Supermarkets find that small is more attractive

The latest weapons being employed in the retail commerce sector to cut costs as well as to respond to changing consumer demands resulting from the country?s ongoing economic crisis are stocking fewer products on supermarket shelves, offering goods in smaller or cheaper packages and cutting the number of branches they operate.

It?s not that supermarkets have suddenly discovered that small is beautiful, but rather that small is more attractive — and doesn?t scare customers away.

Nielsen research data show that supermarket sales volumes in the first half of the year declined by 5 percent on an annual basis, amounting to 4.15 billion euros against 4.37 billion in the January-June 2011 period.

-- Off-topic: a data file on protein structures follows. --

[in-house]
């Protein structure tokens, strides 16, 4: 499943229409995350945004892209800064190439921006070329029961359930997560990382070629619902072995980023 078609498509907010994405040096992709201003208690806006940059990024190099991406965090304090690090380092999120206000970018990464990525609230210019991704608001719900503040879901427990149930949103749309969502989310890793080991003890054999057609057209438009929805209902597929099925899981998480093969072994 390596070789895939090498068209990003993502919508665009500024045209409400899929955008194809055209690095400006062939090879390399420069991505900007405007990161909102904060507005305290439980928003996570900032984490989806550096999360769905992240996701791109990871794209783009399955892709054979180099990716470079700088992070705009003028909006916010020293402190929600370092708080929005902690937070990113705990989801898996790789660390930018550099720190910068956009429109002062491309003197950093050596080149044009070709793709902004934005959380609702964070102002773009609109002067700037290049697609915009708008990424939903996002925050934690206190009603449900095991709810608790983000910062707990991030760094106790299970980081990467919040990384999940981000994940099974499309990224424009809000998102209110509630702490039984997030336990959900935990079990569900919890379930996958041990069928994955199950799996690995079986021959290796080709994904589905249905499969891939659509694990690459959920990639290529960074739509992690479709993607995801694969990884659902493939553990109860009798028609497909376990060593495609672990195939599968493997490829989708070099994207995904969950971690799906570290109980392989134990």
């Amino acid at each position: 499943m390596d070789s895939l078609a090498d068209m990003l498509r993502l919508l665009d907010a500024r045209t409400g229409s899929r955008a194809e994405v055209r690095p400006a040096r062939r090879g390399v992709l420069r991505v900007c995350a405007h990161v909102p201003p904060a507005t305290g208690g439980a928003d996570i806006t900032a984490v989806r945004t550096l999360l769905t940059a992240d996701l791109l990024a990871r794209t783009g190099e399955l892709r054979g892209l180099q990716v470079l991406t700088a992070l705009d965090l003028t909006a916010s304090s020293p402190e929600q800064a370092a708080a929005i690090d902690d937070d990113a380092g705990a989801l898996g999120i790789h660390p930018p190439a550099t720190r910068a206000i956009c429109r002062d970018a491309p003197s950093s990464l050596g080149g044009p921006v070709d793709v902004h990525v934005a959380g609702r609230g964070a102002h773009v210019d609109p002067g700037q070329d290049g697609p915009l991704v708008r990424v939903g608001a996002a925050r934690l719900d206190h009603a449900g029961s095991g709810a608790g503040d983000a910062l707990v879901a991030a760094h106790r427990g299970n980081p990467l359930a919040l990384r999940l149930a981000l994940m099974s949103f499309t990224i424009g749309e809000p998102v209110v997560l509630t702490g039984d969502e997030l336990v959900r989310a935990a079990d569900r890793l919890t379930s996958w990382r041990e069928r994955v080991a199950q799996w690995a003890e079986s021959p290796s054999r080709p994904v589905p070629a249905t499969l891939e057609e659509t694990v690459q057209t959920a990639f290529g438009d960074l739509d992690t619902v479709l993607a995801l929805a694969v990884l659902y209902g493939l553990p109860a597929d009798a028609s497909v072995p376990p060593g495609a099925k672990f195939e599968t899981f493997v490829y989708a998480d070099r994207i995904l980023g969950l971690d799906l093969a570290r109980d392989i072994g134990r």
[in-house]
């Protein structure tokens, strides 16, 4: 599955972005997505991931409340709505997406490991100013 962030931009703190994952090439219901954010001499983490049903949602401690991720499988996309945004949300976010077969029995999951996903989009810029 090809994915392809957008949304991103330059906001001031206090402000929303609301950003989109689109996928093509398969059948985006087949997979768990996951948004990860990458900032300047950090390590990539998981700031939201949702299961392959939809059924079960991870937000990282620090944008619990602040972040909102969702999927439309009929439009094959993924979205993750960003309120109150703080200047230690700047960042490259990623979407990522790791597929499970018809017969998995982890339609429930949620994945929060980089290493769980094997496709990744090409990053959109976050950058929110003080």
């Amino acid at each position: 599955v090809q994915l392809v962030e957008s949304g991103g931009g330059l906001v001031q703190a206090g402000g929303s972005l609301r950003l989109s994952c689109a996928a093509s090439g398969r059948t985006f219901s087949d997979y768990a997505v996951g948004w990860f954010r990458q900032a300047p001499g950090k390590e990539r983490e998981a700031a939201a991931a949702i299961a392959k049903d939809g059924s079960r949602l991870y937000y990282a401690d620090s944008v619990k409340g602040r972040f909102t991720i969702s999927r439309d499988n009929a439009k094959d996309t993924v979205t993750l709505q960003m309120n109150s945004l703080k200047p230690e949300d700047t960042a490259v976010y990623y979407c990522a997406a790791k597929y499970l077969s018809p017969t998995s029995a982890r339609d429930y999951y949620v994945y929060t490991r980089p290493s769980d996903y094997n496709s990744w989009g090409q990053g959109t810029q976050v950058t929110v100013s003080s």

Notably, the decline at hypermarkets has been even greater as market professionals estimate it at over 10 percent because consumers are turning to medium-sized and smaller stores instead. The reason is that these larger stores are not usually located in residential areas and generally require more time and fuel for shoppers to reach them, while their well-stocked shelves are seen as a temptation for consumers who wish to stick to the essential items on their shopping lists.

With the above in mind, a number of major chains have been opening small neighborhood branches in a bid to win over consumers. Consumer traffic at the 256 Carrefour Express stores has already grown considerably, according to company officials.

AB Vassilopoulos has also started getting more involved in this end of the market, with AB Shop

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